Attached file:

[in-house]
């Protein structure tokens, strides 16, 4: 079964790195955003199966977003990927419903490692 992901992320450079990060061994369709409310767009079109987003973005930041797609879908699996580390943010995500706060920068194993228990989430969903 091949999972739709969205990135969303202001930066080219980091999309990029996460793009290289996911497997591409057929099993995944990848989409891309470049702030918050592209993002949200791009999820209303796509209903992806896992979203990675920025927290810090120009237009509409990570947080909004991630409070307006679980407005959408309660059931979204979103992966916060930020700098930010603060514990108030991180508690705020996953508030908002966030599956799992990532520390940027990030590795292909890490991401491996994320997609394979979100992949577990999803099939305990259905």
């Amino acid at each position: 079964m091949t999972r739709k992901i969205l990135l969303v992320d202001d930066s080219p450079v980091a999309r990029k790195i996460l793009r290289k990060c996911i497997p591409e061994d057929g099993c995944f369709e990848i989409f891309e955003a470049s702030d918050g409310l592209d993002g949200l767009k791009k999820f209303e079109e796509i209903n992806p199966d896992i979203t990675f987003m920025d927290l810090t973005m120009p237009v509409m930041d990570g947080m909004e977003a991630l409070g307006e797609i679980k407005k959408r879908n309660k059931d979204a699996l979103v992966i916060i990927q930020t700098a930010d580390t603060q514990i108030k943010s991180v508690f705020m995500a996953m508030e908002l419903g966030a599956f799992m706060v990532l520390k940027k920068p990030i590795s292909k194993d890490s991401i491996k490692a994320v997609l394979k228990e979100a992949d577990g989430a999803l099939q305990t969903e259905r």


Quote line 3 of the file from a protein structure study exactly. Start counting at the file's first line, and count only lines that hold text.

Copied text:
């Amino acid at each position: 079964m091949t999972r739709k992901i969205l990135l969303v992320d202001d930066s080219p450079v980091a999309r990029k790195i996460l793009r290289k990060c996911i497997p591409e061994d057929g099993c995944f369709e990848i989409f891309e955003a470049s702030d918050g409310l592209d993002g949200l767009k791009k999820f209303e079109e796509i209903n992806p199966d896992i979203t990675f987003m920025d927290l810090t973005m120009p237009v509409m930041d990570g947080m909004e977003a991630l409070g307006e797609i679980k407005k959408r879908n309660k059931d979204a699996l979103v992966i916060i990927q930020t700098a930010d580390t603060q514990i108030k943010s991180v508690f705020m995500a996953m508030e908002l419903g966030a599956f799992m706060v990532l520390k940027k920068p990030i590795s292909k194993d890490s991401i491996k490692a994320v997609l394979k228990e979100a992949d577990g989430a999803l099939q305990t969903e259905r």